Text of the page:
[Appendix (A.) No 62, 63, 64, 65, 66, 67]

The Mode of collecting these Dues, the Appropriation of the Labour, and the Application of the Payment, together with the Names of such Officers as are legally exempted therefrom, will appear from the Evidence of John Quayle, Esq., Clerk of the Rolls, Thomas Moore, Esq., Deemster of the Island, Mr. James Banks, Mr. John Kaighin, Mr. Patrick Shimin, and Mr. William Quine, Landholders, who were severally called and examined by. the Duke of Atholl, and cross-examined by the Keys.

From the Clauses recited in the Acts of Tynwald, as well as the Testimony of the several Witnesses above-named, it appears, that the Carriage Services were generally due from all Landholders of Lords' Lands, and Holders of Intacks or Cottages of the Lord. The Persons exempt by Custom were the Keys, the Captains of the Parish, and other Officers of the Militia, the Coroners, the Moars, the Lockman, the Warden of the Watch, the Horsemen, and the Overseers of the High Roads.

The Officer who summoned the Parties to Labour, or collected Payment in Lieu thereof, was the Moar, and either the one or the other was usually exacted from Year to Year. Four of the Witnesses examined to this Article have severally executed the Office of Moar. From their Evidence it appears, that the Governor for the Time being ordered the Labour to be performed where he pleased; some of the Witnesses have personally laboured in the Repairs of the Castle at Peele, and in the Repairs of the Lord's Fences, in Discharge of this Duty.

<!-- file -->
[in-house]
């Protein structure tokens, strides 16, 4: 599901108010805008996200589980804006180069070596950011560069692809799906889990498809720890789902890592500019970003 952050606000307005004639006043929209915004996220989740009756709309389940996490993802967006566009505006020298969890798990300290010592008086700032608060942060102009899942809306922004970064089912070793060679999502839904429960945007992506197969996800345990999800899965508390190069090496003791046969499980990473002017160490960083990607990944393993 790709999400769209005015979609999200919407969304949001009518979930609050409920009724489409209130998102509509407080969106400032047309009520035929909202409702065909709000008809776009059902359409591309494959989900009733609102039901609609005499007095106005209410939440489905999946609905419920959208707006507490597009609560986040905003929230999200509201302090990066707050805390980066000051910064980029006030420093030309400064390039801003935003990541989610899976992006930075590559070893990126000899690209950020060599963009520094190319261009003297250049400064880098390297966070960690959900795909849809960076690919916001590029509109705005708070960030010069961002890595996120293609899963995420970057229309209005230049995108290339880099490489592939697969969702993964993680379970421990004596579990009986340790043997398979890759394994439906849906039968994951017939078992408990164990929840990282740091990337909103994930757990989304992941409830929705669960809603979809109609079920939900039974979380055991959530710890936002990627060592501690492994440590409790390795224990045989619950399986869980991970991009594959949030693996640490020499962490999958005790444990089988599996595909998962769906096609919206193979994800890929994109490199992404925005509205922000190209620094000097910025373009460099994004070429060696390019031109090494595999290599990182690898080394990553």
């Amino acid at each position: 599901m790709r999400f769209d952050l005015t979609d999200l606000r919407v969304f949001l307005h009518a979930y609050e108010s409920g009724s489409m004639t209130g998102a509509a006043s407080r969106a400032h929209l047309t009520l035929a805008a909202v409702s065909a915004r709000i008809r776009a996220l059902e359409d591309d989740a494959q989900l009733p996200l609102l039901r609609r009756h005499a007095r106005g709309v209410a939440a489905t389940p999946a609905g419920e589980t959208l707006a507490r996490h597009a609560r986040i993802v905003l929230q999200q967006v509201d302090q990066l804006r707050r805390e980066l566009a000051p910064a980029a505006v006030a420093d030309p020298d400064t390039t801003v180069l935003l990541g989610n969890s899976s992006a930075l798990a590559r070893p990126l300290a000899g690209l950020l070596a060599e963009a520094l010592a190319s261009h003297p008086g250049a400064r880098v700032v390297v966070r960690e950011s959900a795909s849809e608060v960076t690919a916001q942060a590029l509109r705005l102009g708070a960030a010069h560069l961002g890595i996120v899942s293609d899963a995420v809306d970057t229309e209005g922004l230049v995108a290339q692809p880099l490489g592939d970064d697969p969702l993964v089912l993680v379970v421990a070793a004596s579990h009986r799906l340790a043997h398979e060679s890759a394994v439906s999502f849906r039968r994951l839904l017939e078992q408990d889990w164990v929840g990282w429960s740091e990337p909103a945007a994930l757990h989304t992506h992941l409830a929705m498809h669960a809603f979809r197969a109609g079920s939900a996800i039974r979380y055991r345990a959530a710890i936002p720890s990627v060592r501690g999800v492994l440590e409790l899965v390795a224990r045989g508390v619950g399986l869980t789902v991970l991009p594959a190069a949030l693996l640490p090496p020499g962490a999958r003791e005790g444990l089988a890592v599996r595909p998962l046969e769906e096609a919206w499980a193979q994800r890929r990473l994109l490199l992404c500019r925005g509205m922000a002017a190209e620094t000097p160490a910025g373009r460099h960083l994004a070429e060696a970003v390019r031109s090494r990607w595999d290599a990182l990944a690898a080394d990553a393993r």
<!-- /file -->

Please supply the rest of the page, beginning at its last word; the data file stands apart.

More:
Such Persons as were not disposed to labour, paid the Sum of Two Shillings in respect of each Quarter Land, and Sixpence in respect of each inhabited Cottage. This Money Payment was annually collected by the Moars, whose Duty it also was to collect the Lord's Quit Rents, but was always kept distinct from those Rents, and carried to a separate Account.

Mr. James Banks, who was Moar of the Parish of Concan in the Year 1763, collected these Services; he kept a Tally for the Lord's Rent, but none for the Carriage Services, which were separate Payments. Patrick Shimin, who executed the like Office, testifies, that the Carriage Money which he collected was not charged against him in his Moar's Debit with the Lord, and that he paid it separately to John Quayle, Esq. for the Benefit of His Grace.

Mr. Quayle says, that for ten Years prior to the Year 1765, he was the Duke of Atholl's Comptroller, and employed in making out his Revenue Books; that during that Period no Composition for these Carriages was brought in as an Article of Revenue to the Duke's Account. He conceives, that by the Laws and Customs of the Island, these Services were applicable to the Maintenance and Repairs of the public Buildings, by which he means Garrisons, Castles, Governors' Houses, and Prisons within the Castles; he also states, he has the greatest Reason to believe that these Services were also applied to the Repair of Governor Cochrane's House, which was detached from the Castle; and alleges, that to, the best of his Recollection and Judgment, before the year 1765 the Lord of the Island bore all the Expences of all public Buildings, without any Burthen on the Inhabitants.